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5 reasons Reindeer in the arctic are the coolest animals! - Poseidon Expeditions

Posted by Scott Wasserman on Feb 7, 2017 4:38:58 PM
Scott Wasserman

Besides their legendary sled-towing capability – even through the sky – and their need to only work one day per year led by a unique red-nosed individual… what do we really know about reindeer in the Arctic? We’re talking about Rudolph’s cousins, found around the globe a bit south of the North Pole. (Oh, bonus fact… there really aren’t any reindeer at the North Pole! Just don’t tell your kids!)

Caribou and Reindeer are the same thing

Let’s settle this little argument right now. The answer is yes and no. Technically they are two names for the same species, Rangifer tarandus. Reindeer generally refers to the domesticated variety that are herded by humans and pulls Santa’s sleigh. The name caribou comes from the vocabulary of the Mi’kmaq, aboriginal peoples who are among the original inhabitants of the Atlantic Provinces of Northern Canada. It is pronounced hal-lay-boo, which means “snow shoveler.”  

 

Reindeer in the Arctic are energy efficient

Reindeer are built for the cold! They have hollow hair that traps the air so they remain well insulated. Their noses are specially designed to warm the air they breathe before it reaches their lungs. During the winter, the hair on a reindeer’s face grows very long down to their mouth, protecting their muzzle while they graze in the snow. Finally, when the temperature is extremely cold, reindeer can lower the body temperature in their extremities to just above freezing, helping them avoid losing body heat.  

What happens to the antlers?

With most deer, only the males grow antlers. However, this is not true for most reindeer. Although some specific populations of female reindeer do not have antlers at all, most do. During certain times of year, you can easily tell the sex of a reindeer by looking at their antlers. The simple reason is males lose their antlers in winter or spring, but females don’t shed theirs until the summer. The female antlers are significantly smaller and finer than the males, but you may get tricked up by a particularly large female or a small male.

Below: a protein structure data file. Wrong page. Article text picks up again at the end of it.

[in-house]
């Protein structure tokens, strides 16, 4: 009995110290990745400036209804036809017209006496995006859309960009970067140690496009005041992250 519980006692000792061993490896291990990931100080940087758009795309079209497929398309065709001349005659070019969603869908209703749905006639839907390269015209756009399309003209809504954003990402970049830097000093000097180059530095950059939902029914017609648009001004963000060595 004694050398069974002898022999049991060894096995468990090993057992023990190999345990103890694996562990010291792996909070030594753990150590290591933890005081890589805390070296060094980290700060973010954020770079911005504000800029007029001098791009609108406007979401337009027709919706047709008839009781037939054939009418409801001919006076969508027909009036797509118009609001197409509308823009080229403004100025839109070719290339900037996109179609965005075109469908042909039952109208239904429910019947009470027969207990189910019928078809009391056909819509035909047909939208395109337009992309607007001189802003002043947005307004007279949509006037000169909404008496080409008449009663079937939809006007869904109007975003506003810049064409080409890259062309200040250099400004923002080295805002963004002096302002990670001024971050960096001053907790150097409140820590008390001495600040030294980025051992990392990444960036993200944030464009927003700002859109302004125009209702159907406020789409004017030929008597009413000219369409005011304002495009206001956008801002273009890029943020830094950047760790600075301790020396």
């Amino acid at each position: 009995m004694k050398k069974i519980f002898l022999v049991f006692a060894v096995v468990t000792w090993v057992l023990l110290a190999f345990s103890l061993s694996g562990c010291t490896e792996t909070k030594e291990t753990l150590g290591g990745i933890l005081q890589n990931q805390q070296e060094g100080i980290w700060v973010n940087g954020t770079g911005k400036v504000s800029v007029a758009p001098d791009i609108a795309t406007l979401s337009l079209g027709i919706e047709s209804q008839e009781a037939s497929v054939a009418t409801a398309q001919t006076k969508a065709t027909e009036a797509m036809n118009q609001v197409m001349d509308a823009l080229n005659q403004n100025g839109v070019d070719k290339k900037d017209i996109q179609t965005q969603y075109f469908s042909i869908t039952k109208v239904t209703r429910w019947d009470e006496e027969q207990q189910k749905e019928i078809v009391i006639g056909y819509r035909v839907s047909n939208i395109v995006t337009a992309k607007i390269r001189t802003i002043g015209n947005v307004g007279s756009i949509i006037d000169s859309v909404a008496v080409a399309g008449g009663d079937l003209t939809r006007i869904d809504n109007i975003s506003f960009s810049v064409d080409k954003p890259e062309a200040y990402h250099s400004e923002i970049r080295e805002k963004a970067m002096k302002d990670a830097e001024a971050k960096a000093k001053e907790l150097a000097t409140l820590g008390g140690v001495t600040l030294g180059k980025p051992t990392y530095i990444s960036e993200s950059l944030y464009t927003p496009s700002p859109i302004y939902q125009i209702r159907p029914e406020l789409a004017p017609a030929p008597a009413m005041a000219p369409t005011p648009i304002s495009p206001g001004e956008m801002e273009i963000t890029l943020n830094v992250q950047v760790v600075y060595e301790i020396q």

Reindeer also used to live in more southern areas

While reindeer live exclusively in the northern regions of the globe, there was a time when the earth was cooler and human hunters were not a threat to the species. Reindeer used to live as far south as Nevada and Tennessee during one of the ancient ice age periods. Whether those reindeer may have had a southern drawl is still up for debate.  

Reindeer can communicate with their knees

This final fact is really cool. A subspecies of reindeer has knees that make a clicking noise as they walk, allowing a herd to stay together in a blizzard. They also vocalize. Scientists found that males have an air sac in their neck which they use to deter other male suitors from chasing their girlfriends. Females also have a similar air sac to communicate with their young.

When I come back from my arctic expedition the West Greenland Disko Bay this spring, I’ll make sure to bring plenty of pictures of reindeer in their natural habitat. If I spot one with a red nose, I’ll let you know.

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Topics: Arctic